Masta Ace: Long Hot Summer
Long Hot Summer
A slept-on MC's career trajectory is simple: release some great, under-appreciated albums, become bitter, spend an entire album or two complaining about being ignored, then quietly disappear. Masta Ace, alumnus of rap's legendary Juice Crew (which included Marley Marl, MC Shan, Biz Markie, Big Daddy Kane, and Roxanne Shante among others), often had superstar status just within reach. But fans shrugged when he attempted to bridge the early- to mid-'90s divide between West Coast and East Coast rap during a time nobody wanted to play both sides. Still, when Ace released 2001's Disposable Arts after a six-year drought, his slick, bristling rhymes established him as the last Juice Crew member capable of staying vicious. Given the album's cynical state-of-the-game tone and its "I regret nothing" endnote, it could have made an expansive career summary and a moving coda.
Too bad he didn't end on a high note. Long Hot Summer is Ace's "official" retirement album: He's hanging up the mic to focus on behind-the-scenes business for his M3 record label. And as farewells go, it feels obligatory. Ostensibly built around a concept-album narrative--Ace struggles to survive as an MC, gets caught up in hustling, goes to jail, and gives up the ghost by the end of the album ("Rap's like tryin' to take a piss in the wind/I'm just glad to know that some of y'all were listenin' in")--the bulk of Ace's rhymes leave him sounding defeated, disillusioned, and worn out, preaching to the golden age fans who always felt he deserved better.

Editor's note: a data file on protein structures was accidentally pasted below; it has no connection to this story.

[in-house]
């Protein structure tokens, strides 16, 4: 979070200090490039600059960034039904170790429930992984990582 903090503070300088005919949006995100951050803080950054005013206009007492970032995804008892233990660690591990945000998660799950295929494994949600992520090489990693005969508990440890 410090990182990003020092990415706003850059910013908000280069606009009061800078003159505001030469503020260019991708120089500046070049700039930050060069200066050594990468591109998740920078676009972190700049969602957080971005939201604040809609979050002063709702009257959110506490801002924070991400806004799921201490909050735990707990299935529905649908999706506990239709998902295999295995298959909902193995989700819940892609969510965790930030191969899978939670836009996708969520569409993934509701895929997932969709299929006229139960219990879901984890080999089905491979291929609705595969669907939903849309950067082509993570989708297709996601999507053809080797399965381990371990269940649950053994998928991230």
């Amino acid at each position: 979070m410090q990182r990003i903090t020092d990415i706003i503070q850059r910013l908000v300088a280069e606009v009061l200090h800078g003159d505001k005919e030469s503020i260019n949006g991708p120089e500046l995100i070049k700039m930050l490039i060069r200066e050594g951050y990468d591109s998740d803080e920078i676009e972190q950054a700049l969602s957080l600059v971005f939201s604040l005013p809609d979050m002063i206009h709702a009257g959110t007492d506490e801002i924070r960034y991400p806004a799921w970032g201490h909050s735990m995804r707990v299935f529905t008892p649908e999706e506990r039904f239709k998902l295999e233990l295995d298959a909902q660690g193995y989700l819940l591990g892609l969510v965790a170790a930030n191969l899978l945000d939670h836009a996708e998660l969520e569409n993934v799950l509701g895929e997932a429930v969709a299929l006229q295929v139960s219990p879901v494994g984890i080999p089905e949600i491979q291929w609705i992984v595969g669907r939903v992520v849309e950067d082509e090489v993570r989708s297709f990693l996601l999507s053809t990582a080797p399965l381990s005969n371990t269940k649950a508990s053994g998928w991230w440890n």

Ace has regressed into a halfhearted flow that feels strictly '89 and lyrical themes that play it safe too often: The game has changed, the labels have jerked me, but I'll show them. At times, he overreaches with gimmick rhymes, like the soft drink and laundry detergent wordplay on "Soda and Soap" (featuring Jean Grae, whose talents are wasted on an inert hook). And though the album utilizes 10 different international producers, including France's D.A.M.S. and Croatia's Koolade, the overarching vibes-and-harps approach proves that the urge to imitate Hi-Tek transcends borders. At least now we have closure on Masta Ace. He didn't go out on top, but at least he survived 16 years before bottoming out.
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